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Vendors claim that being denied access to the core of Vista seriously hampers their ability to protect users

McAfee Inc. has thrown down the gauntlet in its dispute with Microsoft's decision to lock down the core of their Vista operating system. The security software vendor has a full-page ad in today's Financial Times which berates Microsoft.

McAfee argues that Microsoft is making its upcoming Windows Vista operating system far more difficult to protect by locking non-Microsoft processes out of the kernel. Symantec had a similar beef with this move by Microsoft which was reported on recently by Windows IT Pro:

Symantec has also complained about a new security feature called Kernel PatchGuard that prevents software--malicious or otherwise--from altering the Windows kernel at runtime. In the past, security companies have been forced to patch the Windows kernel because so much malicious software does so as well. That process will not be possible in Windows Vista, which should make the system more secure. Symantec wants it removed.

Microsoft claims that this will keep Vista more secure by allowing only certified programs to access vital components of Windows, but McAfee openly mocks this in its advertisement by challenging:

"Microsoft is being completely unrealistic if, by locking security companies out of the kernel, it thinks hackers won't crack Vista's kernel. In fact, they already have."

A Microsoft representative dismissed this accusation, citing a close relationship with security partners during the development of Windows Vista. On the other side of the coin, vendor Trend Micro currently has a beta release of their anti-virus software available for Vista, which may have prompted other companies to suspect preferential treatment.

A scan of the article was unavailable at the time of this posting.





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Consider the source...
By Bonrock on 10/2/2006 4:10:58 PM , Rating: 2
Look, I don't know which side is telling the truth here. In fact, I don't think any of us can tell at this point. But just consider the following:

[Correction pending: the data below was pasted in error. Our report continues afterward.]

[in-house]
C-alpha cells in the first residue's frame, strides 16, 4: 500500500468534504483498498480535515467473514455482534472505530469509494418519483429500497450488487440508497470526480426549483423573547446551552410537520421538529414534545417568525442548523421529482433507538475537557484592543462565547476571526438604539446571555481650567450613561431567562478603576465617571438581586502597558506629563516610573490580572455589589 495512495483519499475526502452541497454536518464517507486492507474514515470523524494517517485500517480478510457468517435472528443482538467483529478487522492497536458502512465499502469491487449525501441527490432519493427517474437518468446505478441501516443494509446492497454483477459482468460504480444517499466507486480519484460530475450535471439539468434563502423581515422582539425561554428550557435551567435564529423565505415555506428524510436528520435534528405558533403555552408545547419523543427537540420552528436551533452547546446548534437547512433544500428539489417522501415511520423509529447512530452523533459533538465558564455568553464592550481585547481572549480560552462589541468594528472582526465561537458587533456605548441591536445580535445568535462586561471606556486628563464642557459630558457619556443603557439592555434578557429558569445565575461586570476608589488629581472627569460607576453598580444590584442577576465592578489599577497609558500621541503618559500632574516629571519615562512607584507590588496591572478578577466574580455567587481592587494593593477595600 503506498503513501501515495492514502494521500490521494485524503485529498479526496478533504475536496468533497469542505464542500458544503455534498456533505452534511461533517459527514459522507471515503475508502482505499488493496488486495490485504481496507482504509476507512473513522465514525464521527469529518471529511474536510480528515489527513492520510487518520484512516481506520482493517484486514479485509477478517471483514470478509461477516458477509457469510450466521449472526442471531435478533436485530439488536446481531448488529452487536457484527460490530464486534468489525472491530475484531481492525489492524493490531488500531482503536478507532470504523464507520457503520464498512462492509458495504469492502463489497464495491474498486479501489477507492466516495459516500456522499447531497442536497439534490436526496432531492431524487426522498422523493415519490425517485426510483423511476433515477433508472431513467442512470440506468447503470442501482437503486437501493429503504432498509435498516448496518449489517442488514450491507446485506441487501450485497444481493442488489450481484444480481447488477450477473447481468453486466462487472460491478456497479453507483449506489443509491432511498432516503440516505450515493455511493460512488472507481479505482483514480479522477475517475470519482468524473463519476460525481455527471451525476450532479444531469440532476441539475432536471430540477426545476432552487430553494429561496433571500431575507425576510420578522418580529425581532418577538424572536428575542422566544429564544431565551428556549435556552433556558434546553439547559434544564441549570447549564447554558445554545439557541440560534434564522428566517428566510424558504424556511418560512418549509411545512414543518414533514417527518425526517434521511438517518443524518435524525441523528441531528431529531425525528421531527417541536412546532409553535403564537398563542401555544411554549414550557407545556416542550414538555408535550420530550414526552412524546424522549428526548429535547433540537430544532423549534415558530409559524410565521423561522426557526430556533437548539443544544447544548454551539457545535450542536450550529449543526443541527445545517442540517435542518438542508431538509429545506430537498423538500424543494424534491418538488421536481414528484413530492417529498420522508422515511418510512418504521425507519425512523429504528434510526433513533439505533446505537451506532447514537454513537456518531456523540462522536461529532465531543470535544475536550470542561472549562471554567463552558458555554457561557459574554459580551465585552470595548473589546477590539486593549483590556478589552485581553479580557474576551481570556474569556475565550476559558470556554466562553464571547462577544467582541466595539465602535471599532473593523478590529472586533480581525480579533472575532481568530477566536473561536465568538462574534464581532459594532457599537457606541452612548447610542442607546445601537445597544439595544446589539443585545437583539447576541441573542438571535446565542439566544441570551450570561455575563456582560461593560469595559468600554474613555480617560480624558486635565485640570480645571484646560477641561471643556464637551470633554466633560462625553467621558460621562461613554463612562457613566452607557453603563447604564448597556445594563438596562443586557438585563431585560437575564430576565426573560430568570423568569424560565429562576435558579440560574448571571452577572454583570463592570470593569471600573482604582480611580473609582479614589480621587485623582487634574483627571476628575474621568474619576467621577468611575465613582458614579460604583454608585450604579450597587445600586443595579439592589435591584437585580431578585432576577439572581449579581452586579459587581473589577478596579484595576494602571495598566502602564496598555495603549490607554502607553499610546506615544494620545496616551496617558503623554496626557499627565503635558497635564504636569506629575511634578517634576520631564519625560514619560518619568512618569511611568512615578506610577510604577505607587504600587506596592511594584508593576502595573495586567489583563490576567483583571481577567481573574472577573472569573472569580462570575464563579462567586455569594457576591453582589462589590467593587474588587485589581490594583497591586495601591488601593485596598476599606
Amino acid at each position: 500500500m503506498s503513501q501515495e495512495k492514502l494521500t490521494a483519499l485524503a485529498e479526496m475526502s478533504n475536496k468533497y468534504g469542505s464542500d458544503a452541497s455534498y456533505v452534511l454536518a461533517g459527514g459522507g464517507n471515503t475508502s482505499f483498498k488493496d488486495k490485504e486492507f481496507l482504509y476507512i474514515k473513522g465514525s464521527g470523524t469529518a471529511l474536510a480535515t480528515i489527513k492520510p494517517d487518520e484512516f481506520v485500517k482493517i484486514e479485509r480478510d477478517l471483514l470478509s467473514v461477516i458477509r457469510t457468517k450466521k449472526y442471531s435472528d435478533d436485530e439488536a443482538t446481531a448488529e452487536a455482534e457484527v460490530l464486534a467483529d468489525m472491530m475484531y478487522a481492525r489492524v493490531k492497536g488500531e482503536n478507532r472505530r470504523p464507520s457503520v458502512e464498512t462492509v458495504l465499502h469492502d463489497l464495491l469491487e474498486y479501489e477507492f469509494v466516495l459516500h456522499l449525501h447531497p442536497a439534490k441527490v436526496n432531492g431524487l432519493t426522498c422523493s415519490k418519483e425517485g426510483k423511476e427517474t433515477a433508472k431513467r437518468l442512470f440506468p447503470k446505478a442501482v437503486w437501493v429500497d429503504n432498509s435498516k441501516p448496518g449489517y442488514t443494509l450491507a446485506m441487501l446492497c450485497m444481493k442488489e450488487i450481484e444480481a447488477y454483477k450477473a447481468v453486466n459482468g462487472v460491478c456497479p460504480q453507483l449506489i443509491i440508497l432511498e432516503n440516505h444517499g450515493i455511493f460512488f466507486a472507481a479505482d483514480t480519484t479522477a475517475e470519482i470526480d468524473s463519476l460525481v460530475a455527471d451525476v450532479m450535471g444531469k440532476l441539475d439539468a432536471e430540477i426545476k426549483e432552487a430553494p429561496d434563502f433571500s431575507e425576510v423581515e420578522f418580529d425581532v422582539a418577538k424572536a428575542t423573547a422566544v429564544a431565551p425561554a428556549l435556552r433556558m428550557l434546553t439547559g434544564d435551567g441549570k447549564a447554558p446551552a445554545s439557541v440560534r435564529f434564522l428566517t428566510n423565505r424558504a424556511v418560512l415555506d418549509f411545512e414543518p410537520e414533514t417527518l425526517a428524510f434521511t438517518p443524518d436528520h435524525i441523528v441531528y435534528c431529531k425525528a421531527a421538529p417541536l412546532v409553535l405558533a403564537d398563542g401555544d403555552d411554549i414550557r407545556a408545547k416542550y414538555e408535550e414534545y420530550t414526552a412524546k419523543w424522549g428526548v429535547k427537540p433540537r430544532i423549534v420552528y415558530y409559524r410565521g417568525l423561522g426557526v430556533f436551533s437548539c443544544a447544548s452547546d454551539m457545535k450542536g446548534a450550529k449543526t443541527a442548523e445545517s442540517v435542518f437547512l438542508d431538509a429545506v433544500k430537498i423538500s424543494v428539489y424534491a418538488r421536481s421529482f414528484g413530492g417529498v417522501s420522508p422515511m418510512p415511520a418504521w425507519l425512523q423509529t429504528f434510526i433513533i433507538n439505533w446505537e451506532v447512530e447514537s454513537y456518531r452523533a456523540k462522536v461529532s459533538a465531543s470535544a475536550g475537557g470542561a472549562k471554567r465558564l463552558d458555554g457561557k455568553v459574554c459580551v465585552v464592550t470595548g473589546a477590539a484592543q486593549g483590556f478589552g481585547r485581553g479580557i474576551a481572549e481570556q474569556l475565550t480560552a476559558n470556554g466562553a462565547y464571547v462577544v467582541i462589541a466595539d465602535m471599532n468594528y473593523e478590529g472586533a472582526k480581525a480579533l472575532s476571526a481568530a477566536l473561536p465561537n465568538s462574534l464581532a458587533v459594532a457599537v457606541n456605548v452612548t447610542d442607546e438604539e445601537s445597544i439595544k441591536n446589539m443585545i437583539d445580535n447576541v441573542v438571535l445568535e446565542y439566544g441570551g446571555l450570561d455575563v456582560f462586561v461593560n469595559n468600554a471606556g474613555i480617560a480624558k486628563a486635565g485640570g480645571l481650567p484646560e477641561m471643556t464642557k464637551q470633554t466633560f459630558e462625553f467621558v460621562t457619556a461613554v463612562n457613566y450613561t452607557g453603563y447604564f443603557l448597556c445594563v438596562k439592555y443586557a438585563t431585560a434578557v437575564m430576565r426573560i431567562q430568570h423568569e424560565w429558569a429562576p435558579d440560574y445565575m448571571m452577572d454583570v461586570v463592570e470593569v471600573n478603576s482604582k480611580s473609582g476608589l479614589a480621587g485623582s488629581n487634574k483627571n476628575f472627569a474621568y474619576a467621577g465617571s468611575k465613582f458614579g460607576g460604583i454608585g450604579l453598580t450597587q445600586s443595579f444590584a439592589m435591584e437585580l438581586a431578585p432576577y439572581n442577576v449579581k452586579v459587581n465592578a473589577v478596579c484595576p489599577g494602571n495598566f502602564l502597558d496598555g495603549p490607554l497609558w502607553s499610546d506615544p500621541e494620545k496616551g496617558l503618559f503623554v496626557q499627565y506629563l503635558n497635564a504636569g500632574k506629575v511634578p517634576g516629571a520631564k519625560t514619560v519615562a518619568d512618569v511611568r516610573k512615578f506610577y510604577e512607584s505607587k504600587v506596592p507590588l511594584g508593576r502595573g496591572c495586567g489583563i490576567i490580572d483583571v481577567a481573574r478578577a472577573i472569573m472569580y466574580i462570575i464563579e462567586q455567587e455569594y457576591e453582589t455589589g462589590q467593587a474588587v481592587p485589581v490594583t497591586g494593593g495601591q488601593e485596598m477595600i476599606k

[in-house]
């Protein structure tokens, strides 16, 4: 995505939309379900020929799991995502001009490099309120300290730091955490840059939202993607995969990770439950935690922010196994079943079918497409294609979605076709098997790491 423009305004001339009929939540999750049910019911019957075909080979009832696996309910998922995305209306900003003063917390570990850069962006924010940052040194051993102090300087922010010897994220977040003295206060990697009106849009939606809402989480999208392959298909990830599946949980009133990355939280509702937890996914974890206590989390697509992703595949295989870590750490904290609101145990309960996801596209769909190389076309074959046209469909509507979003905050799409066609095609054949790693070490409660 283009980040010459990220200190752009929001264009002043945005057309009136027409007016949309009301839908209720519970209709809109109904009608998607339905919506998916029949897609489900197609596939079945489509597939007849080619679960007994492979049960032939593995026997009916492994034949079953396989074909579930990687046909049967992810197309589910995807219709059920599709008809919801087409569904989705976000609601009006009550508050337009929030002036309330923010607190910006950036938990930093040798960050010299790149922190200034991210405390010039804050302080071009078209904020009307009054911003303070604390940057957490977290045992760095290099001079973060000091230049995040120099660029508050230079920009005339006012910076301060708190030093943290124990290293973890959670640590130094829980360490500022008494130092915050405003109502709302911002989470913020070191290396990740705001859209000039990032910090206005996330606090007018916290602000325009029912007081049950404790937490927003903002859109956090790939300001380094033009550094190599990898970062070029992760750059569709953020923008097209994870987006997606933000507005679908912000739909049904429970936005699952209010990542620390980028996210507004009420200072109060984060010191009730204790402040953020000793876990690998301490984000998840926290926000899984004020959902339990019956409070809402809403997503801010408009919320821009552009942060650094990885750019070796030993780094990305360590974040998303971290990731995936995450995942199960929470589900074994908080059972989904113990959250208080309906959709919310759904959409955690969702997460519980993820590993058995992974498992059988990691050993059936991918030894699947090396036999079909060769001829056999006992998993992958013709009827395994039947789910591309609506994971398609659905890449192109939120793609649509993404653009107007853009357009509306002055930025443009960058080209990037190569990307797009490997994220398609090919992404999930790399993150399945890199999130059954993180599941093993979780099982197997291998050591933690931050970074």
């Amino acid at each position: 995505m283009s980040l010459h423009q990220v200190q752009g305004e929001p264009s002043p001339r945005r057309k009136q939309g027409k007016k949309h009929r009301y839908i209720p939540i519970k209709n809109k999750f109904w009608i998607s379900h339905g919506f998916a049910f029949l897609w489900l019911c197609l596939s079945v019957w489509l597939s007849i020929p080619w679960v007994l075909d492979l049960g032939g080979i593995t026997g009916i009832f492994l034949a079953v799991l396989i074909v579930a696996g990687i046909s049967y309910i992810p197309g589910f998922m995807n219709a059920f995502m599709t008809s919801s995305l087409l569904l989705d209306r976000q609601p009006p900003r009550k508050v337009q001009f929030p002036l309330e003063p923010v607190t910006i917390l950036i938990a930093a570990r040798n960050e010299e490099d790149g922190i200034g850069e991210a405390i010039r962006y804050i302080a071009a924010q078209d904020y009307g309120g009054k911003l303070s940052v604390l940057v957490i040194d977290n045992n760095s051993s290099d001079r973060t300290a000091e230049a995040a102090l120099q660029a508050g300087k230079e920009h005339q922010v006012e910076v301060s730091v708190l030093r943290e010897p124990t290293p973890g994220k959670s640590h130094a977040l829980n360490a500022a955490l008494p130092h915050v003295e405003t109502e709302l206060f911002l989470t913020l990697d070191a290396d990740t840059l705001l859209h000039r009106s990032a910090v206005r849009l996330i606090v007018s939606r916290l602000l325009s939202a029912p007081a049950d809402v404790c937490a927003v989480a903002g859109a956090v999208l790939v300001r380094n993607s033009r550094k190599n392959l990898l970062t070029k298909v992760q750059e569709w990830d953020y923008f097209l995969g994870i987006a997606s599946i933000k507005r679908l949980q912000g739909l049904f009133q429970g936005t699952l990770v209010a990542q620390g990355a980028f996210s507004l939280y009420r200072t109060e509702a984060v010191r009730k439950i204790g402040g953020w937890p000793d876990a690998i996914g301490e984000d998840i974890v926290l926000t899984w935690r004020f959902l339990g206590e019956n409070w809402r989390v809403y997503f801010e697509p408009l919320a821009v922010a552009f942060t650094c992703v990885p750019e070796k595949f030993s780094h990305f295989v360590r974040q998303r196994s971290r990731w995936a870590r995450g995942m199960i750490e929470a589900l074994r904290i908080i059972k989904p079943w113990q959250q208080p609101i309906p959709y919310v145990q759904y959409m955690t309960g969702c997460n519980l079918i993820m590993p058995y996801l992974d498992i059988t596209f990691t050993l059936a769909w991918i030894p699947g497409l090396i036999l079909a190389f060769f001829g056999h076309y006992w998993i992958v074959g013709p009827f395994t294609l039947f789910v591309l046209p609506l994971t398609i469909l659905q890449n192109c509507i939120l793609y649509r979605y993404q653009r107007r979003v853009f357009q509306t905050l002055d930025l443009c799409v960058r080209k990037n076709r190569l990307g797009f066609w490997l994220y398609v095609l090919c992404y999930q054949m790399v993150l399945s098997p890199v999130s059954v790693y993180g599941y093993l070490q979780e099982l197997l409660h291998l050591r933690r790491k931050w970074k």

-The antivirus products from McAfee and Symantec currently operate by patching the OS kernel. Disallowing kernel patching would force these companies to rewrite their antivirus software, which is probably a substantial cost they'd rather not undertake.

-The more secure Windows becomes, the less money McAfee and Symantec stand to make from selling security software.

-McAfee and Symantec are directly competing with Microsoft now that Microsoft makes antivirus and antispyware products. Microsoft's antivirus product will have to be rewritten just as its competitors will, but they're probably farther ahead of schedule since they got started on this right away instead of trying to persuade the Windows team not to prevent kernel patching.

When you consider those points, it's obvious that McAfee and Symantec have many possible motives for opposing Microsoft's decision to disallow kernel patching. As such, it's hard for me to take their words at face value, since they're clearly not just guardian angels looking out for the best interest of consumers (as they claim to be).

I'll take a wait-and-see approach before I decide who's right and who's wrong in this situation.




RE: Consider the source...
By Kougar on 10/2/2006 8:58:47 PM , Rating: 2
Do you have links to MS's anti-virus product? As far as I know they don't have a anti-virus utility. Windows Defender is only for anti-spyware, and Vista even prompts the user to install a 3rd party AV utility.


RE: Consider the source...
By Bonrock on 10/2/2006 10:03:17 PM , Rating: 3
Microsoft's antivirus product is called Windows Live OneCare and the web site is:
http://www.windowsliveonecare.com/

Vista prompts you to install an antivirus utility because OneCare doesn't come with the OS; you have to buy it separately (probably due to antitrust concerns). There's a 90-day free trial on the web site and then it's $50/year for up to three computers. If you're considering buying it, I would recommend you check out Amazon instead of buying it directly, since Amazon sells one-year/three-computer subscriptions for just $20.

Oh, it also comes with an improved firewall, improved backup utility, and automatic hard disk defragger. It's actually a surprisingly good deal for what you get.


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